In introducing a swift ‘effective ban’ on foreign donations to political parties, the justice minister basically said that he’d had enough of the select committee’s shit. Understandable, but not good enough, writes Andrew Geddis.
Back in August, I wrote a piece on this site titled “so you want to hack New Zealand’s democracy?”, in which I gave any aspiring malign actor with cash to burn my free and frank advice on how best to infiltrate and influence our electoral processes.
You’re welcome, New Zealand. No need for a medal – it’s just what I do.
Now it seems like the government has treated that piece much like the more dissolute among my students regard my finely crafted, erudite public law lectures on New Zealand’s constitution. It has skipped over the interesting but hard stuff, identified a couple of easy-to-grasp points, and then done the minimum necessary with those to obtain a passing grade.
I speak, of course, of the Electoral Amendment Bill No 2, which the justice minister, Andrew Little, surprise dropped yesterday on the body politic like he’s a wannabe parliamentary Beyoncé before ushering it into law overnight like a wannabe Xandra.
This bill is touted as “send[ing] a clear signal that only those who are part of New Zealand’s democracy, and who live in, or have a strong connection to, this country, should participate in our electoral system.” Yet all it really does on that score is lower the amount that an overseas person can give to a candidate or party from $1500 to $50, while requiring political party secretaries and candidates to take a harder look at any donations they ought to suspect are coming from an overseas source.
Unlimited donations to a party or candidate from a New Zealand company or an unincorporated body based in New Zealand are still allowed, even if that company is owned by an overseas person or the body has overseas members. Meaning that, for instance, the Inner Mongolia Rider Horse Industry (NZ) Ltd’s $150,000 donation to National will remain completely legal even as its owner, Mr Lang Lin, is restricted to giving only $50 directly to the party.
Let’s then imagine how such a donation might play out under the new law in a little one act play I shall call “Legal Fictions Are A Wonderful Thing”:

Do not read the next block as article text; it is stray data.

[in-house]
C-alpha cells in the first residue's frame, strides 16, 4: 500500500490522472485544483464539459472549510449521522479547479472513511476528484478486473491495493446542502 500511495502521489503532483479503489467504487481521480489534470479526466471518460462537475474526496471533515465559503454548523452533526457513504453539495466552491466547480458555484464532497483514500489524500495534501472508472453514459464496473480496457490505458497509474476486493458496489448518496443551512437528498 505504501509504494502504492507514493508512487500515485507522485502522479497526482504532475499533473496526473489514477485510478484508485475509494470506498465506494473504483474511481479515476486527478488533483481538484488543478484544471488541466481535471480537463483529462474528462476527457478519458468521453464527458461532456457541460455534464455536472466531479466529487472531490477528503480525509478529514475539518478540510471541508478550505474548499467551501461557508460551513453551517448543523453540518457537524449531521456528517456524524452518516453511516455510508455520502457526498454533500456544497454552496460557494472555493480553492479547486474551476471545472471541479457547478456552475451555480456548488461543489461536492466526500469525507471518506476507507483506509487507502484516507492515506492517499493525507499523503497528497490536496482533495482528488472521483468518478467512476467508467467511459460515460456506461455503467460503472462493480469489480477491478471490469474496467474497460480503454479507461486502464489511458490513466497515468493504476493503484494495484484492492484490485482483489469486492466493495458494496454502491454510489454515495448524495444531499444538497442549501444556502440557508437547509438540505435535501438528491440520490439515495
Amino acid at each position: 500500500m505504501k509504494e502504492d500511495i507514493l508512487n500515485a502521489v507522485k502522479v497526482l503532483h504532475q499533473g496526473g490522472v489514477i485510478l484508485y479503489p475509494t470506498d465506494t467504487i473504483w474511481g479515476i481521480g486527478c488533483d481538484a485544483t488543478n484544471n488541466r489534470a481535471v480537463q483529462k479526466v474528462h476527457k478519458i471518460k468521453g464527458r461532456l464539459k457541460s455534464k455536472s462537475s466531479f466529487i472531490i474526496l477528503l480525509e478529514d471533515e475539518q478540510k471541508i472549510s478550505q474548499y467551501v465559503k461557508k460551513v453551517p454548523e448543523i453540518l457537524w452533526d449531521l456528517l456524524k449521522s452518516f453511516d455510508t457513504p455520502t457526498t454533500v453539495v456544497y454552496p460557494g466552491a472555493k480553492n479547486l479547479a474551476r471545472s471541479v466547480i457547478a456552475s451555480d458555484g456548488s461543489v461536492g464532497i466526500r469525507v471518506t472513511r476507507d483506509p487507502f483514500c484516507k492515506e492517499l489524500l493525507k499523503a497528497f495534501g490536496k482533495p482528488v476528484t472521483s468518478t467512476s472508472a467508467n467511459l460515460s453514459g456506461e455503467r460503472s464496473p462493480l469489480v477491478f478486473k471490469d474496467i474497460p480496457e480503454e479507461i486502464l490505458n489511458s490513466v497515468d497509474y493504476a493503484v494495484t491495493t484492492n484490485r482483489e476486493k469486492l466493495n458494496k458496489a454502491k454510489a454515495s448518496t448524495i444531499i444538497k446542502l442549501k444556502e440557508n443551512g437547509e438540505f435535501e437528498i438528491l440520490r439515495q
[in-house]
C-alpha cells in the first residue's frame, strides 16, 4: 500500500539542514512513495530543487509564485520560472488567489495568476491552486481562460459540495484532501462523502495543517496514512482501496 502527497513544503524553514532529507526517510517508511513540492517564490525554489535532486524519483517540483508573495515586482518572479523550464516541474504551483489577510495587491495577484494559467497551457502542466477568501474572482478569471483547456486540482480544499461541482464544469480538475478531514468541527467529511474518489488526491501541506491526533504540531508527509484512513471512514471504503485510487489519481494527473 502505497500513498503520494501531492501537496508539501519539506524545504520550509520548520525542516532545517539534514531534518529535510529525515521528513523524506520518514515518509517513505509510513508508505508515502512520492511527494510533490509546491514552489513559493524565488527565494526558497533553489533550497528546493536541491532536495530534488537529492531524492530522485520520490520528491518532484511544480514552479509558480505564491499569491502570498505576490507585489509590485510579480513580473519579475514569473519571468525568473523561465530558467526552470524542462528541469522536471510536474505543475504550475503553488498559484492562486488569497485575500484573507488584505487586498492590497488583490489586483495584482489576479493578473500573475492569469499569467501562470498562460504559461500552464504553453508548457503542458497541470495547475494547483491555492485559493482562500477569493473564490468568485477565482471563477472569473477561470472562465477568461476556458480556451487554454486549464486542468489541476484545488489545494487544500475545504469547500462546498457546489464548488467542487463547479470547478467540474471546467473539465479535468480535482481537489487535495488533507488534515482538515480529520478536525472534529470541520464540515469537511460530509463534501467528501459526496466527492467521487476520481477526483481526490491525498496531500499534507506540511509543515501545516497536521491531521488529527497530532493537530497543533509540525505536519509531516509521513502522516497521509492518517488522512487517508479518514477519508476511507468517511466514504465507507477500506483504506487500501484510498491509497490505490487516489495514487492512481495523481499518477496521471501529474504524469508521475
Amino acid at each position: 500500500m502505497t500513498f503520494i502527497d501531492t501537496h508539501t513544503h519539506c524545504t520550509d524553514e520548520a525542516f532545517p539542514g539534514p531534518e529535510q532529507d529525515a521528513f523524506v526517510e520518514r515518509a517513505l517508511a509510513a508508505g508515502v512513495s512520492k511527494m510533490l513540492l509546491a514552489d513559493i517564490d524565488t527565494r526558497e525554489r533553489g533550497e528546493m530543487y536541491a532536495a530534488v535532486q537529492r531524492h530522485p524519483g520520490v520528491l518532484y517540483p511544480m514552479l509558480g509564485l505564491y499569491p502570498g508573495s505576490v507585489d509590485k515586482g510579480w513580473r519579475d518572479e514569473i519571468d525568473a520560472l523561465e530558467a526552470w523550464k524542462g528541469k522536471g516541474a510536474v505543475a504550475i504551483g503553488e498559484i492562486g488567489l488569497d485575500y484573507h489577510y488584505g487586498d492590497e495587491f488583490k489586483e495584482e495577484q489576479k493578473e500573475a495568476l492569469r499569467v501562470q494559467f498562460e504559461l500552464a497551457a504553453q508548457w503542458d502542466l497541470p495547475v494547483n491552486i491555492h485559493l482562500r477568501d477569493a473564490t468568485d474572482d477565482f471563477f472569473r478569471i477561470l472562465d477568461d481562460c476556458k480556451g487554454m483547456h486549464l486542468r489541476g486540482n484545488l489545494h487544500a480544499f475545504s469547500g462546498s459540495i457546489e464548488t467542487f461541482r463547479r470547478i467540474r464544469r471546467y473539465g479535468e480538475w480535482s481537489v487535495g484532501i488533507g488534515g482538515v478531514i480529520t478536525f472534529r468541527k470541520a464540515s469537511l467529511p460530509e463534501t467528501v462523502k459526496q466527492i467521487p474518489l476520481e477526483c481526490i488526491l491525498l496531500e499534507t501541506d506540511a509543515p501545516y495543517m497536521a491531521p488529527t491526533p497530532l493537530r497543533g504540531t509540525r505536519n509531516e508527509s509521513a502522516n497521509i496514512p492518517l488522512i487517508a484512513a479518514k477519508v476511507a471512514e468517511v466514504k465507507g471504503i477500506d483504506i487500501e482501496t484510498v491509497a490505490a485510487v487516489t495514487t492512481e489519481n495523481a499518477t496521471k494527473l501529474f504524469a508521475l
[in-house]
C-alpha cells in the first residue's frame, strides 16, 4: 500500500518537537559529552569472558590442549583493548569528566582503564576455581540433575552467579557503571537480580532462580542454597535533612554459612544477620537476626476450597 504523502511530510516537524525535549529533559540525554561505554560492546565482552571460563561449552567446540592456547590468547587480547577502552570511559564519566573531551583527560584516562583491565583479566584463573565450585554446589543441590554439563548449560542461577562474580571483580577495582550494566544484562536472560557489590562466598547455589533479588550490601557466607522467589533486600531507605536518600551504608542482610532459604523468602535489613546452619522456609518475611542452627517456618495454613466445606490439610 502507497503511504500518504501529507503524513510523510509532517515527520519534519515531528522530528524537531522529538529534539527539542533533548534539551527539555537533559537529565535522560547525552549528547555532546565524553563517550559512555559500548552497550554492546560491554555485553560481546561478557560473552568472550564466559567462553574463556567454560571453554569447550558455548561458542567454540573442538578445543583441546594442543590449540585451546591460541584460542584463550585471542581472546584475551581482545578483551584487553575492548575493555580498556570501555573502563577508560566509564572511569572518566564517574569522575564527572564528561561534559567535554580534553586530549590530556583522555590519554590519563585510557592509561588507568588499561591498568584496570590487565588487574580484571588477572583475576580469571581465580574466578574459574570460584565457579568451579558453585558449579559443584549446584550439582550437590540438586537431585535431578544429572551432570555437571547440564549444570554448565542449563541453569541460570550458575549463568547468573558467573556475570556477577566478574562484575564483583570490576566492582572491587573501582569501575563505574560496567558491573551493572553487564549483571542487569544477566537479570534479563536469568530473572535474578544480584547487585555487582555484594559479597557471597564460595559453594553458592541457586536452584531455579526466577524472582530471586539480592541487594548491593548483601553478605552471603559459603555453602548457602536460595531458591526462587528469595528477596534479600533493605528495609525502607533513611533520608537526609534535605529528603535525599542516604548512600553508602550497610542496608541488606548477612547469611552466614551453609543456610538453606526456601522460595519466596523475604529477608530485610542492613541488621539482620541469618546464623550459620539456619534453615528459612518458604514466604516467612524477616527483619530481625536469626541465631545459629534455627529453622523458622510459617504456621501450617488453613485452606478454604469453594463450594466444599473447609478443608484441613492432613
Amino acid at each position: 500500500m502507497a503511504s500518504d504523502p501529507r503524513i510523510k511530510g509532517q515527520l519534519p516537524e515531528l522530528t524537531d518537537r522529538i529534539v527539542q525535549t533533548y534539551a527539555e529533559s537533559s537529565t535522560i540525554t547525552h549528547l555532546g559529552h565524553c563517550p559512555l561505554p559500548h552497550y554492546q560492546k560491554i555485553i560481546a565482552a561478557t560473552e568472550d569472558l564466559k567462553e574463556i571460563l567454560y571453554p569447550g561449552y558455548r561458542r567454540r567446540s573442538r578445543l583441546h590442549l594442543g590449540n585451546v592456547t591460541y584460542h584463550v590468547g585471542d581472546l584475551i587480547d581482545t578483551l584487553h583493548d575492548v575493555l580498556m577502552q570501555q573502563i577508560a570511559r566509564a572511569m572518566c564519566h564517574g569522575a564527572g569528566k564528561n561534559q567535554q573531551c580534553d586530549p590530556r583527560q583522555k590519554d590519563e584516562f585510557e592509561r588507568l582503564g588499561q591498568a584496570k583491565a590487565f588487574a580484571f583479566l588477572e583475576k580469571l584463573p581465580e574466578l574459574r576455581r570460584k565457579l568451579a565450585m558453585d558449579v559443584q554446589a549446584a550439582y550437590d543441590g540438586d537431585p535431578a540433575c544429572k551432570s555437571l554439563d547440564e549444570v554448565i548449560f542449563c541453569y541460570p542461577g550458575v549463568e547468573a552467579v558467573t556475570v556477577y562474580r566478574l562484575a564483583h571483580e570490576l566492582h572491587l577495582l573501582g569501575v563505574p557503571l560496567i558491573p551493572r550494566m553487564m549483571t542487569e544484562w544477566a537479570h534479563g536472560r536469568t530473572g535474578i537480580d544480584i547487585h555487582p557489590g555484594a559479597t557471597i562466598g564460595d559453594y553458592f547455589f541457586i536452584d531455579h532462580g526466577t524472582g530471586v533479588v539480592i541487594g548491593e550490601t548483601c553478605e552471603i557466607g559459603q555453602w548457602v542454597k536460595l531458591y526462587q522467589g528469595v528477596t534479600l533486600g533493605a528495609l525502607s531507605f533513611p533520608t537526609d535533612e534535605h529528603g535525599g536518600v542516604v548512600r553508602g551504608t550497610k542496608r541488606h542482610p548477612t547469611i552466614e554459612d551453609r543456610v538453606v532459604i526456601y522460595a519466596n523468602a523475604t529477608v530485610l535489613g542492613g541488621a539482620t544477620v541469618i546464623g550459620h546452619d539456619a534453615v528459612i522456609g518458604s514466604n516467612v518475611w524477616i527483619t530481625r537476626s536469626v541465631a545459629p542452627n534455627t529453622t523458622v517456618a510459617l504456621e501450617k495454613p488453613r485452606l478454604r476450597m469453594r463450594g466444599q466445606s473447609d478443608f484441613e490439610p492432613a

Scene: A dimly lit, smoke filled backroom.
Dramatis personae: The Inner Mongolian Rider Horse Industry NZ (IMRHINZ); the National Party Secretary (NPS)
IMRHINZ: “Here’s a check for $150,000.”
NPS: “That’s wonderfully generous of you! However, I am obligated to take all reasonable steps in the circumstances to ascertain whether this money is from you or from your sole shareholder, Mr Lang Lin.”
IMRHINZ: “It is from me, paid out of my company funds.”
NPS: “Great! As you are allowed to donate to the party, and I have no reason to suspect it is not *you* that is doing so … thanks again!”
In fairness, Andrew Little doesn’t claim that this bill is intended to deal with all issues of overseas influence in our elections. As his press release on the issue notes, “Further policy work in this area is ongoing”.
However, Jami-Lee Ross – who seems to have had something of a road to Damascus experience in relation to political donations – has tweeted out the hard truth about this issue: “The only way to effectively ban foreigners from influencing our politics is to restrict who can make donations to people that are entitled to vote.”
That’s not a ridiculous position to take. It is, for instance, what Canada does. But it does involve removing a lot of money that parties currently get from companies and groups like unions for their operations. And if that money gets removed, then where does it come from instead?
Are New Zealanders prepared to have (more) taxpayer funds go towards funding the activities of political parties? Because if not, then you can’t really fix the problem.
So much for the largely benign, albeit pretty ineffectual, content of this particular bill. What is somewhat concerning, however, is how it was ushered through the House and into law.
Note that yesterday morning was the first time the public (and the opposition) even saw this legislation. Having introduced the bill into the House, the government then overnight progressed it through all stages of the legislative process under urgency. That means that there was no opportunity for select committee scrutiny, and no chance for the public to submit their views on the bill.
Why the need for such speed? After all, the next election isn’t for another 11 months or so. And there still are three weeks left in this parliamentary year, even if it is somehow essential that the law be in place by January 1.
Well, Andrew Little’s opening speech in the first reading debate strongly hinted at why he thought things had to be moved along with haste. Noting that the Justice Committee has been sitting on its Inquiry into the 2017 Election (which also is examining the issue of potential foreign interference in elections) for nearly 18 months, he basically said that he’d had enough of its shit and so was cutting them out of the loop.
There may be something to that frustration. It’s notable, for instance, that the just passed Referendums Framework Bill was recalled from the Justice Committee without any report being made. So, it would seem that the 4–4 split between government and opposition members of that body has been a recipe for gridlock.
However, as the always astute and wise-beyond-his-years Henry Cooke notes, “This is good politics for Little, but is an appalling way to make law. A bad select committee does not excuse running roughshod over parliament.”
To which I say, damn right. What with the truncated select committee process for the Terrorism Suppression (Control Orders) Bill, and now the done-in-a-day approach to this law, Andrew Little is starting to betray a worrying habit. It would be good if he could break it.